- Chest pain or discomfort
Long-Term Health Risks of Meth Use
Chronic meth use can result in many long-term risks to health. A person may experience these effects —even if they quit using meth.
- Permanent damage to the brain and heart
- Hallucinations or seeing or hearing things that are not there
- Violent behavior and paranoia
- Confusion and anxiety
- Intense itching that can result in sores (also known as meth mites)
- Lung, kidney, and liver damage
- Severe dental problems
- Strokes, heart attack, and death
Read more about the dangers of meth use here.
How Does Methamphetamine Affect Individuals With ADHD Differently?
People with ADHD who use meth have additional health risks beyond those outlined above. The combination of ADHD and meth use presents unique challenges. Here are some of the problems that can occur in people who abuse meth and have ADHD.
- Harder to manage emotions: Meth use affects neurotransmitters in the brain, making it harder for people with ADHD to manage their behaviors and emotions. Meth use may increase anger, irritability, and depression in people who have ADHD.
- Worsened ADHD symptoms: Methamphetamine use can increase hyperactivity, impulsivity, and other symptoms of ADHD. A person with ADHD who abuses meth may have more difficulties focusing on tasks and paying attention. They may feel more restless and have difficulty sitting still.
- Increased risk of accidents: Studies have shown that methamphetamine use increases the risk of accidents. A person is more likely to be injured when they are using meth. ADHD may increase the risk of accidents even more as it increases impulsivity.
- Negative interactions with ADHD medications: Methamphetamine may interact with medications that are used to treat ADHD. Many drugs used to treat ADHD are stimulants. These should not be taken together with meth. It can increase the risk of negative side effects.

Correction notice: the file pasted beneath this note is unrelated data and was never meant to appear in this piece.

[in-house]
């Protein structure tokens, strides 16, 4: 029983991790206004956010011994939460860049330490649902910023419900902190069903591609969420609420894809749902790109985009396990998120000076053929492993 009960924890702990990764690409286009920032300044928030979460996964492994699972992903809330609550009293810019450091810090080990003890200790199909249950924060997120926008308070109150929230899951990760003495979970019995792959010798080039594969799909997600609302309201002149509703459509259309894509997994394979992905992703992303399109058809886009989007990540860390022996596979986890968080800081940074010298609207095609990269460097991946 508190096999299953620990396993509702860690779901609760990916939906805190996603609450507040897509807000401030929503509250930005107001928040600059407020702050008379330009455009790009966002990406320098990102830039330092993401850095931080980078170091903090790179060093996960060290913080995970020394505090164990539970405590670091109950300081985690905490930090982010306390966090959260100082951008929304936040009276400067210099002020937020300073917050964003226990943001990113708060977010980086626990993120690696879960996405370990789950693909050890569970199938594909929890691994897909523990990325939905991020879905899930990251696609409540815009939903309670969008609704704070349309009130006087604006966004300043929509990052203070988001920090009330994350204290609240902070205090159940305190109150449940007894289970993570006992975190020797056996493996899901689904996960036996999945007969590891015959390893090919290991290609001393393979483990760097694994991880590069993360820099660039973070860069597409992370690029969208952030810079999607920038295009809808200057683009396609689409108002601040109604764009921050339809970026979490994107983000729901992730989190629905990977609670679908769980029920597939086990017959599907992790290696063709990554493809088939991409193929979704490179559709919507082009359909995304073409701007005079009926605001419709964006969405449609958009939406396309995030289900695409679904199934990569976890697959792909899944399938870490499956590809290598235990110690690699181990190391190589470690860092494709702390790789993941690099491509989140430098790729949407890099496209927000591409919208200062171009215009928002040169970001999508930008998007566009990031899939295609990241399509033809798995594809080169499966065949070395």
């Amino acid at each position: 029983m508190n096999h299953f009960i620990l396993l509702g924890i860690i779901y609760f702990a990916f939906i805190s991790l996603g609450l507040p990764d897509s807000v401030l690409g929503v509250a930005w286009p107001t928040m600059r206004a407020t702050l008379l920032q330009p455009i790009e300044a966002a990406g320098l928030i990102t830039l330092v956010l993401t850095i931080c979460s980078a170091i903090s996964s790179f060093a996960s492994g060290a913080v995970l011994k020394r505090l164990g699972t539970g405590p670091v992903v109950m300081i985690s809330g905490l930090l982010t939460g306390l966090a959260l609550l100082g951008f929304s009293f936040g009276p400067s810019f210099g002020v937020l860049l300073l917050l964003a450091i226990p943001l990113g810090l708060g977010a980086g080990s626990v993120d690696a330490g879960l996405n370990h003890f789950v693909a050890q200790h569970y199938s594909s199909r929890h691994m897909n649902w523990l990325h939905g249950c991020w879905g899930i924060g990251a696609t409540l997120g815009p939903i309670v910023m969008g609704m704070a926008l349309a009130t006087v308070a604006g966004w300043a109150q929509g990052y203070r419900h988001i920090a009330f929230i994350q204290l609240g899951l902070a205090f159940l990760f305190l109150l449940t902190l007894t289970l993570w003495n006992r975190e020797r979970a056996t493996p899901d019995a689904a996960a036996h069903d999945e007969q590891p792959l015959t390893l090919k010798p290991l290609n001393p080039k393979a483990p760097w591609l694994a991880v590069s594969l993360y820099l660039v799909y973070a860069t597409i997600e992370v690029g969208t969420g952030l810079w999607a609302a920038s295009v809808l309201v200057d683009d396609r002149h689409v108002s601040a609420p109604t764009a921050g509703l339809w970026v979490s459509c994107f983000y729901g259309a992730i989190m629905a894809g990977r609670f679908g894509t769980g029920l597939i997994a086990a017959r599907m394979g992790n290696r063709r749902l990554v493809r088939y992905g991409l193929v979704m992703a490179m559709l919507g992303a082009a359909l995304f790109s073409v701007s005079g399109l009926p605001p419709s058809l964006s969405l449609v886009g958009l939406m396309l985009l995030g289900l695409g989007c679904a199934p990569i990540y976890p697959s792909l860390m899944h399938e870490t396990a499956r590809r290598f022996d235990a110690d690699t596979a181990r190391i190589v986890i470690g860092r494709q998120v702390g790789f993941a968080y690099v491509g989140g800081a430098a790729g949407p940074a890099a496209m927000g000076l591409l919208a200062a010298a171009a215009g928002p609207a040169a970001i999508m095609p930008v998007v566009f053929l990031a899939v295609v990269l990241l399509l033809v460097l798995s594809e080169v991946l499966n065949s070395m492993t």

Treatment for ADHD and Meth Addiction
The presence of a meth addiction can complicate ADHD treatment. When a substance abuse disorder co-exists with a mental health condition, it may make treatment more complex. Co-occurring disorders can be complex. People with co-occurring disorders need specialized treatment.
When a person has a mental health disorder like ADHD and a substance use disorder like meth addiction, it’s important to treat both conditions simultaneously. This type of treatment is called dual diagnosis treatment. Treatment may include medication, therapy, medication, support groups, and holistic healing modalities. Dual diagnosis treatment increases the chances of recovery from substance use and successful ADHD management.
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Dual Diagnosis Treatment In Asheville, NC
If you or someone you know is struggling with meth use and ADHD, contact Oasis Recovery Center. We understand the challenges of dealing with mental health issues and know that using substances to cope with emotions is common. Our dual diagnosis treatment program is personalized to meet your needs, offering diverse methods for the best chance of success. Some of our top-rated treatment methods include adventure therapy, trauma-informed therapy, breathwork, and more. Call today, and our admissions agents can answer any questions you may have. You can also request a free and private callback if today isn’t convenient.